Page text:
A person’s time in the military is filled with unique experiences and cultures. However, these cultures, daily routines, schedules, and more can make it difficult for veterans to connect with others in civilian life. On top of navigating the challenges prevalent throughout this transition, it may also be necessary to adjust and address the “military persona” to promote a healthy transition to civilian life. Relinquishing the expectations and challenges of this military persona can help veterans adjust, thrive in newfound lifestyles and interests, and pursue necessary help when needed.

What Is the Military Persona?

The “military persona” is a collection of the attitudes, perspectives, and behaviors that an individual adopts to navigate military culture. For many, this can be the collection of learned behaviors required for operating effectively on a military base or communicating with brothers and sisters in arms. Each individual will experience some degree of shift in their personality or attitudes in order to best assimilate into these cultures.

However, the military persona can also be influenced by outside expectations or perceptions. Societal expectations of veterans may portray these individuals as heroic, brave, undaunted, and more. While this can still be true, a veteran defining themselves by these expectations can have negative effects on their mental health, feeling pressured to meet these expectations at all times. Relinquishing the military persona and distancing oneself from these expectations is necessary to prioritize each veteran’s mental health, needs, and goals in civilian life.

Changing Paths: Helping Younger Veterans Transition After Service
Changing Paths: Helping Younger Veterans Transition After Service

Younger veterans face many unique stresses. For information on veteran-specific treatment services, call our rehab in Hawaii today at (866) 390-5070.

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The Dangers of the Military Persona

Defining oneself by the expectations of others or by the cultures of the military, even after leaving such an environment, can be dangerous, birthing new stresses and challenges that can affect a veteran’s mental health and even influence the use of drugs or alcohol. Constantly forcing oneself to exude traits of heroism as expected by others is emotionally exhausting. It can even cause veterans to deny themselves things they may otherwise need to develop a healthy life.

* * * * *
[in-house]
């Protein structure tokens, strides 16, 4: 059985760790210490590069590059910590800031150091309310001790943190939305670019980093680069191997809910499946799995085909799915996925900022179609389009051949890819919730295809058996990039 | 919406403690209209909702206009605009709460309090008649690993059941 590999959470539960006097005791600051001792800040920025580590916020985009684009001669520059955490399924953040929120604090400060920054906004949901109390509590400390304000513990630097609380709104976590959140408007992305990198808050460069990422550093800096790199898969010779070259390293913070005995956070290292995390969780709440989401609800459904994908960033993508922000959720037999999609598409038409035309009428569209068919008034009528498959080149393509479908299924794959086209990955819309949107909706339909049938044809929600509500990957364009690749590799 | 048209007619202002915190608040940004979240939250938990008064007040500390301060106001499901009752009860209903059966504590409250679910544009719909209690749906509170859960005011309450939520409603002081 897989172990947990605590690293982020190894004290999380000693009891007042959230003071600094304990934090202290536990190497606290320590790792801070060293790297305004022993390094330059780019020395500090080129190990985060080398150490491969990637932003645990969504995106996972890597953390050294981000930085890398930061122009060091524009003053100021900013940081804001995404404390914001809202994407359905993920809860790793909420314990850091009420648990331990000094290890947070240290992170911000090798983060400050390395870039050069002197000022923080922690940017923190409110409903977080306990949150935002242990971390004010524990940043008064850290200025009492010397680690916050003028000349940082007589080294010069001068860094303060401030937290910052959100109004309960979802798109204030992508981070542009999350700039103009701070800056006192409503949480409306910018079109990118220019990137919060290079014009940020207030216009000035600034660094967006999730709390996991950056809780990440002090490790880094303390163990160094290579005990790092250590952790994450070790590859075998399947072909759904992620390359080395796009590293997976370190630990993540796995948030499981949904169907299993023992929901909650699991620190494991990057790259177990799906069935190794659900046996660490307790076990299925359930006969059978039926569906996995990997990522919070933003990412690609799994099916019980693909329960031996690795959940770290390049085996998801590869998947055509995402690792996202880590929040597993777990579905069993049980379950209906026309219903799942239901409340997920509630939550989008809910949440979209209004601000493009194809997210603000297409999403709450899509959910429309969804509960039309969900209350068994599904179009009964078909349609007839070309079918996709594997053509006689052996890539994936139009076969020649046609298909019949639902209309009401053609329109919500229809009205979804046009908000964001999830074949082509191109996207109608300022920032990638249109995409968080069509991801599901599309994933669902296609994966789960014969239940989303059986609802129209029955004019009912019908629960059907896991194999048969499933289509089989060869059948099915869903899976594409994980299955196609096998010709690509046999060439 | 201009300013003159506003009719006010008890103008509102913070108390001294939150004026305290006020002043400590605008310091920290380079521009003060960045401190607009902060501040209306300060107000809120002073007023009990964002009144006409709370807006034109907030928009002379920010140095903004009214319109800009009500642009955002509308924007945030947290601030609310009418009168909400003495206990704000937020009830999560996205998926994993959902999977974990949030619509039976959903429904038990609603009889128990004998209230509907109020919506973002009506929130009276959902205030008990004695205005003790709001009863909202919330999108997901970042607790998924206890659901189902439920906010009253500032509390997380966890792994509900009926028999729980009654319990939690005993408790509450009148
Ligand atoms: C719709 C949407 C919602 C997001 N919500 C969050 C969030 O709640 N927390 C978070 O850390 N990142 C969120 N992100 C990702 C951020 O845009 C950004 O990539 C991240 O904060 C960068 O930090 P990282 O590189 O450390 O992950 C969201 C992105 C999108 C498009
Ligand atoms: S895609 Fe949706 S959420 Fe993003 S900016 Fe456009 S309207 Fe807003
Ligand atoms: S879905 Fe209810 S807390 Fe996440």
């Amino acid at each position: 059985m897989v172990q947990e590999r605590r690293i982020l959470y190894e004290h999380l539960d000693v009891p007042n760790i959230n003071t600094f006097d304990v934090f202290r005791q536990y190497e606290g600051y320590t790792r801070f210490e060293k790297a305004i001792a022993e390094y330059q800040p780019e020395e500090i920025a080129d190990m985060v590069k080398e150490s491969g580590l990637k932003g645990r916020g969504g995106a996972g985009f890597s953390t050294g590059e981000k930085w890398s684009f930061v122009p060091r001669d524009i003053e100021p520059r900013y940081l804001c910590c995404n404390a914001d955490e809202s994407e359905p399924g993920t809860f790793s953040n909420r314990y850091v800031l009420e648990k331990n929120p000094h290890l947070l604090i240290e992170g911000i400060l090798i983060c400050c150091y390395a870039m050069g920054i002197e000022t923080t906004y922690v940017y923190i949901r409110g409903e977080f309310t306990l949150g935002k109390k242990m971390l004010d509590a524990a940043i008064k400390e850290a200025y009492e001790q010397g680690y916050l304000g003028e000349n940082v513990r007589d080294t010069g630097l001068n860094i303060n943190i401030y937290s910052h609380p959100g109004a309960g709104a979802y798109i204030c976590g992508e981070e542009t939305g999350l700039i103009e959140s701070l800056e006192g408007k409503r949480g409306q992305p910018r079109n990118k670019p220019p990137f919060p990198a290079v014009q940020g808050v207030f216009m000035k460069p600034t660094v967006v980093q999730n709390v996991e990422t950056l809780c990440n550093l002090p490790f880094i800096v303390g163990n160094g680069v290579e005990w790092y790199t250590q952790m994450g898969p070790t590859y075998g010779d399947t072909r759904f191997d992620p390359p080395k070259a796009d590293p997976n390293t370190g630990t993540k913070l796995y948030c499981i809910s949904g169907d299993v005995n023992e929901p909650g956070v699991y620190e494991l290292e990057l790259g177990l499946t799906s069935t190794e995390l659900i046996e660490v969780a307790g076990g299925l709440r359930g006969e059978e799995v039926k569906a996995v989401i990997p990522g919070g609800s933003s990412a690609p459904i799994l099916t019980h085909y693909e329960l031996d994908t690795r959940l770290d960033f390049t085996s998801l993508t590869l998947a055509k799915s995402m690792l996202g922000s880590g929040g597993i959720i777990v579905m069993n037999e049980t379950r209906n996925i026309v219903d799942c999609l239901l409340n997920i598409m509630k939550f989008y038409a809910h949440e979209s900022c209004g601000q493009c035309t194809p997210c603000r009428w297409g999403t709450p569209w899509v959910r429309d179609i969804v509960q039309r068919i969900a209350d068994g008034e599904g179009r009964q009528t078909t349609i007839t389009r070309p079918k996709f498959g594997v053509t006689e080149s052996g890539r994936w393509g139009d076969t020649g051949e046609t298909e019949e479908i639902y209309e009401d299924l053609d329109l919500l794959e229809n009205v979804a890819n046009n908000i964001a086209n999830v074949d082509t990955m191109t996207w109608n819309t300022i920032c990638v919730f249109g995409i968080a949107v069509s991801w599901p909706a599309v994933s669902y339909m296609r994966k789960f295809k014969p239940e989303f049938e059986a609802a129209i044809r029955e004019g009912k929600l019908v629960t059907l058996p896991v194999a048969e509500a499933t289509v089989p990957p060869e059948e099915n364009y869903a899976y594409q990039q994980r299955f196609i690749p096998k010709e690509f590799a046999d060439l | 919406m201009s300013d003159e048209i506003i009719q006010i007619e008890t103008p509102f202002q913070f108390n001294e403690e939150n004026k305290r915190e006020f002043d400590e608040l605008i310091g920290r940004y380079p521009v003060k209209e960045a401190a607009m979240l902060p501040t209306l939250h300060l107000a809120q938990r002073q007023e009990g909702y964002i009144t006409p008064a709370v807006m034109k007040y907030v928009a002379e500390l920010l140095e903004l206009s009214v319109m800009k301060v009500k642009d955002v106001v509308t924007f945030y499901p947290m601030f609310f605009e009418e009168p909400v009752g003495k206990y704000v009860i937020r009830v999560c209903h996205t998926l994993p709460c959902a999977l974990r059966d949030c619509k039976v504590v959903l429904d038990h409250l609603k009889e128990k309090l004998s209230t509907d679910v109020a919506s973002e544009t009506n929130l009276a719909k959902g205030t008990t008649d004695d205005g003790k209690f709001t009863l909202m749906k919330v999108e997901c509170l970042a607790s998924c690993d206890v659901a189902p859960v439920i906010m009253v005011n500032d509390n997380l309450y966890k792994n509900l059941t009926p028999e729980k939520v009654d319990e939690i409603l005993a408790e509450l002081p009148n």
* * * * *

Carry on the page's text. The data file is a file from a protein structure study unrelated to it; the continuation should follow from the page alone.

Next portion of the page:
From helping veterans be more honest with themselves about their mental health needs and trauma to empowering an individual to pursue professional addiction treatment, overcoming the military persona is necessary. Letting go of these expectations and the need to exude certain traits can allow veterans to better communicate and connect with civilians in veteran life. It can also help veterans pursue personal interests and hobbies that further define their interests and develop their civilian personalities.

Breaking Down the Military Persona

Identifying the existence of the military persona is crucial. There are ways to better challenge the ideas, structures, and behaviors that were imparted onto an individual throughout military life. From allowing oneself to feel vulnerable or pursue a personal interest, deconstructing these expectations is key to a healthy and sustainable new lifestyle.

Find a Hobby Group